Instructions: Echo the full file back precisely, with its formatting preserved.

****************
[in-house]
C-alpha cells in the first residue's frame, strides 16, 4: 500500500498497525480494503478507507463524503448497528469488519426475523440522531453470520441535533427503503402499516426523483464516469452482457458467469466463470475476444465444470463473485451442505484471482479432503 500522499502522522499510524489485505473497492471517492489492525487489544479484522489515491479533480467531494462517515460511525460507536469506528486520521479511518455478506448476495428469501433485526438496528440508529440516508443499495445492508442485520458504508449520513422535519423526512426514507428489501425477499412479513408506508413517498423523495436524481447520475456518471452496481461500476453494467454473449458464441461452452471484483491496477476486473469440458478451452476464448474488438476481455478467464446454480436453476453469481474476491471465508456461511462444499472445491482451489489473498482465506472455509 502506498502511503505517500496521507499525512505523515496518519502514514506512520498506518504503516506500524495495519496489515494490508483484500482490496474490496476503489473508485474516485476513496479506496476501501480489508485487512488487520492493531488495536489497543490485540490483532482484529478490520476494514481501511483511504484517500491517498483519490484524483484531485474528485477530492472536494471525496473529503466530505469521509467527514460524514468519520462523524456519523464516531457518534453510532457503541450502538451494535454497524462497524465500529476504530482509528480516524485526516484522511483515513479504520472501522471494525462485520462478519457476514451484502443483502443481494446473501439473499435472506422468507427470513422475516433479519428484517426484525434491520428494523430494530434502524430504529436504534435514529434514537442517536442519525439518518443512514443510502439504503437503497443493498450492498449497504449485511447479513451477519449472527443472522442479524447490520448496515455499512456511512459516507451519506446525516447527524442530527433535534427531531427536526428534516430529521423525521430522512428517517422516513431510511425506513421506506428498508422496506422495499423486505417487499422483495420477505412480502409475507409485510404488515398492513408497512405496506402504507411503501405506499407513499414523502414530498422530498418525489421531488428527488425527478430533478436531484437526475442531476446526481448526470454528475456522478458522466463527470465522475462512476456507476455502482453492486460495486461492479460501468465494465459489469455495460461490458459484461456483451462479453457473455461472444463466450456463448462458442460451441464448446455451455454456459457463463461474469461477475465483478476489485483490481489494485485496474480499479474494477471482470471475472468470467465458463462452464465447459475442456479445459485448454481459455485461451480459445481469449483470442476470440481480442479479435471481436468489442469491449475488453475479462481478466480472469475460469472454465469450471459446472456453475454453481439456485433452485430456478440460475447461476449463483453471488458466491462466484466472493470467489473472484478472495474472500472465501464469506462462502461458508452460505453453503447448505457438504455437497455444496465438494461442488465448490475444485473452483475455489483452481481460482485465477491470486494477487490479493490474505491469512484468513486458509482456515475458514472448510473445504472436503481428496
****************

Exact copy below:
[in-house]
C-alpha cells in the first residue's frame, strides 16, 4: 500500500498497525480494503478507507463524503448497528469488519426475523440522531453470520441535533427503503402499516426523483464516469452482457458467469466463470475476444465444470463473485451442505484471482479432503 500522499502522522499510524489485505473497492471517492489492525487489544479484522489515491479533480467531494462517515460511525460507536469506528486520521479511518455478506448476495428469501433485526438496528440508529440516508443499495445492508442485520458504508449520513422535519423526512426514507428489501425477499412479513408506508413517498423523495436524481447520475456518471452496481461500476453494467454473449458464441461452452471484483491496477476486473469440458478451452476464448474488438476481455478467464446454480436453476453469481474476491471465508456461511462444499472445491482451489489473498482465506472455509 502506498502511503505517500496521507499525512505523515496518519502514514506512520498506518504503516506500524495495519496489515494490508483484500482490496474490496476503489473508485474516485476513496479506496476501501480489508485487512488487520492493531488495536489497543490485540490483532482484529478490520476494514481501511483511504484517500491517498483519490484524483484531485474528485477530492472536494471525496473529503466530505469521509467527514460524514468519520462523524456519523464516531457518534453510532457503541450502538451494535454497524462497524465500529476504530482509528480516524485526516484522511483515513479504520472501522471494525462485520462478519457476514451484502443483502443481494446473501439473499435472506422468507427470513422475516433479519428484517426484525434491520428494523430494530434502524430504529436504534435514529434514537442517536442519525439518518443512514443510502439504503437503497443493498450492498449497504449485511447479513451477519449472527443472522442479524447490520448496515455499512456511512459516507451519506446525516447527524442530527433535534427531531427536526428534516430529521423525521430522512428517517422516513431510511425506513421506506428498508422496506422495499423486505417487499422483495420477505412480502409475507409485510404488515398492513408497512405496506402504507411503501405506499407513499414523502414530498422530498418525489421531488428527488425527478430533478436531484437526475442531476446526481448526470454528475456522478458522466463527470465522475462512476456507476455502482453492486460495486461492479460501468465494465459489469455495460461490458459484461456483451462479453457473455461472444463466450456463448462458442460451441464448446455451455454456459457463463461474469461477475465483478476489485483490481489494485485496474480499479474494477471482470471475472468470467465458463462452464465447459475442456479445459485448454481459455485461451480459445481469449483470442476470440481480442479479435471481436468489442469491449475488453475479462481478466480472469475460469472454465469450471459446472456453475454453481439456485433452485430456478440460475447461476449463483453471488458466491462466484466472493470467489473472484478472495474472500472465501464469506462462502461458508452460505453453503447448505457438504455437497455444496465438494461442488465448490475444485473452483475455489483452481481460482485465477491470486494477487490479493490474505491469512484468513486458509482456515475458514472448510473445504472436503481428496